Thursday, June 7, 2012

Little Teaching: We serve the good, not effect the good

[I have not left my Grammar Nazi card at the door. Please see footnote for my shocking use of "effect" rather than "affect".]

People are complex, emotions are complex, and situations are complex.

But principles based in Truth are simple.

There is a bedrock Christian principle that has burned itself into my mind and heart since the first time I read this pithy phrase, 17 years ago:

We serve the good, not effect* the good.

Ding! Ding! Ding! Bells went off. This was the formula for living the Christian moral life, and it streamlined everything for me.

Let's go through it:

We serve the good always. To be a servant of the good means that at every step, in every thought, and with every action, we choose virtue over sin. In fact, we are never, ever permitted to sin. We do sin, of course, but not because it's allowed! Nope, sorry, God never gives us permission to do evil, whether big or little (mortal or venial). As children of God, we are to choose only the good.**

We don't effect [i.e., bring about] the good. That means we don't look to force or manipulate a good outcome in a given situation. In fact, to be concerned primarily with outcome puts us in dangerous moral and spiritual territory, namely falling into an "ends justify the means" mentality. That's the mentality that leads a well-meaning politician to lie in order to win an election. It leads a good student to cheat on an important exam to assure her acceptance into a top university. It leads an employee to steal from his boss so that he can take his wife out for a lovely anniversary dinner. And it leads to the belief that one may directly kill an innocent person in order to save the lives of hundreds.

In each of those examples (and a million more), the person has ceased to 'serve the good' and decided to 'effect the good'. But when we are willing to do wrong, even in the hopes of a good result, we transgress the moral law and offend God, who is Goodness.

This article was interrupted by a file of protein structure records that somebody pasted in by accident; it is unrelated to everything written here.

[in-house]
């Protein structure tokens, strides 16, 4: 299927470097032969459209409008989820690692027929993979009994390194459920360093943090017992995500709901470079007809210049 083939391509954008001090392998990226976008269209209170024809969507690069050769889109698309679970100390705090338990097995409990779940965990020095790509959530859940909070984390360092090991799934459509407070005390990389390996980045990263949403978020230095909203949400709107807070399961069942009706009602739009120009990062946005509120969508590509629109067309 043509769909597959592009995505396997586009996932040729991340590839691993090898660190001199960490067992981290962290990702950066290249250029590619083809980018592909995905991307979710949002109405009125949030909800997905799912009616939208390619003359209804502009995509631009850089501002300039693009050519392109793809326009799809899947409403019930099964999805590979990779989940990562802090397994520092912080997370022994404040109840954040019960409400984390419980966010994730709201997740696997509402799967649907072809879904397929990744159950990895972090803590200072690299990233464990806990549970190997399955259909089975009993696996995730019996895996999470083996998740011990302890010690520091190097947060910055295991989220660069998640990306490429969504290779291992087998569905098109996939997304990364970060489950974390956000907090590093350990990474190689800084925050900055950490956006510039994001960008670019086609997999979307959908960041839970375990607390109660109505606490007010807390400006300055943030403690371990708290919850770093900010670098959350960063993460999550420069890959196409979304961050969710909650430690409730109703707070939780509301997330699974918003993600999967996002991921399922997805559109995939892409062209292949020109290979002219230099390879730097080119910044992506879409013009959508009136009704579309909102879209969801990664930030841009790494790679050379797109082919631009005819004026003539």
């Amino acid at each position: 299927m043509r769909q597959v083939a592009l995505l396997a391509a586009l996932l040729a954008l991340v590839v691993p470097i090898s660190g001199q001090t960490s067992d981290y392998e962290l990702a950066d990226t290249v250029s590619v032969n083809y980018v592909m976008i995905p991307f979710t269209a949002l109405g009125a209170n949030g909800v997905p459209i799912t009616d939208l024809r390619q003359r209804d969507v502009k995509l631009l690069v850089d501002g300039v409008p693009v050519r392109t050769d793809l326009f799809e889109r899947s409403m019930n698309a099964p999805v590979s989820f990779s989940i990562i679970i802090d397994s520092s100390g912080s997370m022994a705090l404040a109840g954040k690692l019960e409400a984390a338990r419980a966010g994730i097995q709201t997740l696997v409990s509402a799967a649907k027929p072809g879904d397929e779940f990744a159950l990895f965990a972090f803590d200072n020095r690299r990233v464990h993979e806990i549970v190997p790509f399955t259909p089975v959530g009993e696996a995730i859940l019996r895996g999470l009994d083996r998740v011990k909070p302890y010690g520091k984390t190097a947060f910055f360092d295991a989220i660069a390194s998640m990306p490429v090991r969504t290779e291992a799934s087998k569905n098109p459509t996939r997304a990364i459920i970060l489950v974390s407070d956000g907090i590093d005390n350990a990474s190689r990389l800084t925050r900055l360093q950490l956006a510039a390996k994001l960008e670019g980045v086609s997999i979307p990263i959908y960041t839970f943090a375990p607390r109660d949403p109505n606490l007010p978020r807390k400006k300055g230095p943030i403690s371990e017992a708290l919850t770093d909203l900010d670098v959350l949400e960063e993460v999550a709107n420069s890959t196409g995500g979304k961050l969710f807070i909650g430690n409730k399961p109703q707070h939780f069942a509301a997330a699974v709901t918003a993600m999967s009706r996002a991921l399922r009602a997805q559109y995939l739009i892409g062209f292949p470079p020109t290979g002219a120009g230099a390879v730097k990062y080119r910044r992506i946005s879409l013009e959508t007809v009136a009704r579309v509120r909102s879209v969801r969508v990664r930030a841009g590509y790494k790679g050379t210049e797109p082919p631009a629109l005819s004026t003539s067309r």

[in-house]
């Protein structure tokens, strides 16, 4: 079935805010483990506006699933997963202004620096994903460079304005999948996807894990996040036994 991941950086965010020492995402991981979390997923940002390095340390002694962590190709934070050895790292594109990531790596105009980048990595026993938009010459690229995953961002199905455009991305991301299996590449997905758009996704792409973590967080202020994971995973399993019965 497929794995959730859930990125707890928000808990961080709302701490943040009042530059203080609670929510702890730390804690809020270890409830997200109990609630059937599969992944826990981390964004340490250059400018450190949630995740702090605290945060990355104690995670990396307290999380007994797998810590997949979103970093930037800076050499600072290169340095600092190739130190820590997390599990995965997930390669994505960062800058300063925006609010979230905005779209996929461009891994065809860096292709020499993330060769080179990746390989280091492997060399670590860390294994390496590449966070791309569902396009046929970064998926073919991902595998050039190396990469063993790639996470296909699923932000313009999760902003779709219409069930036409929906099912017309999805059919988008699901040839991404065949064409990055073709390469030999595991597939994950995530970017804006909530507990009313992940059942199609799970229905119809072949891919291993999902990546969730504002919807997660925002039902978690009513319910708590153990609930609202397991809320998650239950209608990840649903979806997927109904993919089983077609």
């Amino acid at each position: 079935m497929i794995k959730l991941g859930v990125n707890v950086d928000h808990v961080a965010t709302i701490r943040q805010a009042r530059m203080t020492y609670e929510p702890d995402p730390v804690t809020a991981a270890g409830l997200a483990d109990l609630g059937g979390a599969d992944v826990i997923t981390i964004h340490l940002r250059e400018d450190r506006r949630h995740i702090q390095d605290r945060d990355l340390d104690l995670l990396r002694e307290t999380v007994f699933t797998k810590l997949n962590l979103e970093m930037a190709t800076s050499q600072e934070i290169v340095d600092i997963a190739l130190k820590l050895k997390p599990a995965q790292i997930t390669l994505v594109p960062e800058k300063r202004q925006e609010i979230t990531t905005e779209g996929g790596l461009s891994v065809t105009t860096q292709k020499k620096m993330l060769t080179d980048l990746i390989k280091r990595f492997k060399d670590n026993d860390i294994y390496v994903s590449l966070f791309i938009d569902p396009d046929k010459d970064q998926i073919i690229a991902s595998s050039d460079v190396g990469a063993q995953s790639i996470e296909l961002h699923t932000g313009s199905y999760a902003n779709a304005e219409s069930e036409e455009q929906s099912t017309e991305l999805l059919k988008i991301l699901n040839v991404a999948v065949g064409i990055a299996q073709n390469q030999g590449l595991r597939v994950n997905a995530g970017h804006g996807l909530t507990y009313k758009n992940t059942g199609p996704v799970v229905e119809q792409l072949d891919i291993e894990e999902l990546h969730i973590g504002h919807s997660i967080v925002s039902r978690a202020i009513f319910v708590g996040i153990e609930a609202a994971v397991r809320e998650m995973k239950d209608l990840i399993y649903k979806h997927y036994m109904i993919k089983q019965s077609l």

Serving the good requires humility and trust, as it obligates us to mind our own actions only, while entrusting outcomes, good or bad, to God.

That's kind of a relief, isn't it? None of us is needed to be the Savior of the world, and we are not required to set all things right at any cost. We are only required to serve the good -- which means serving God -- in each moment.

*The use of "effect" here, though seemingly wrong (most would think it should be "affect" since it's a verb), is correct. In this case, to effect = to bring about or complete. "Effect" and "affect" can both be used either as a noun or a verb. "Effect" is usually the one used as a noun, but not in this rare case. As verbs, "to affect" means to produce a change in, and "to effect" means to bring about or make happen.

**For the scrupulous among us, you'll want to go here, next!



  1. I never thought about that in this way, but you're right! I had to re-read the paragraph that said "we are not allowed to sin" a few times over. I was getting confused with the fact that we do sin anyway.

    It's just like I know that my children may break my rules when i trust them to keep them when I have my back turned and can't watch them every moment. I know that rules may be broken, but not once will I ever allow it or give consent because I know it will happen anyway. What mother says to her kids, "Go ahead and ruin your clothes in that massive mud puddle over there, even though I've been telling you not to,because we both know you're going to do it anyway!"

    And yes, this is a relief to know that we are here to serve the good not effect the good. We're only called to be faithful, and being faithful means to have a spirit of trust and to try your best, always.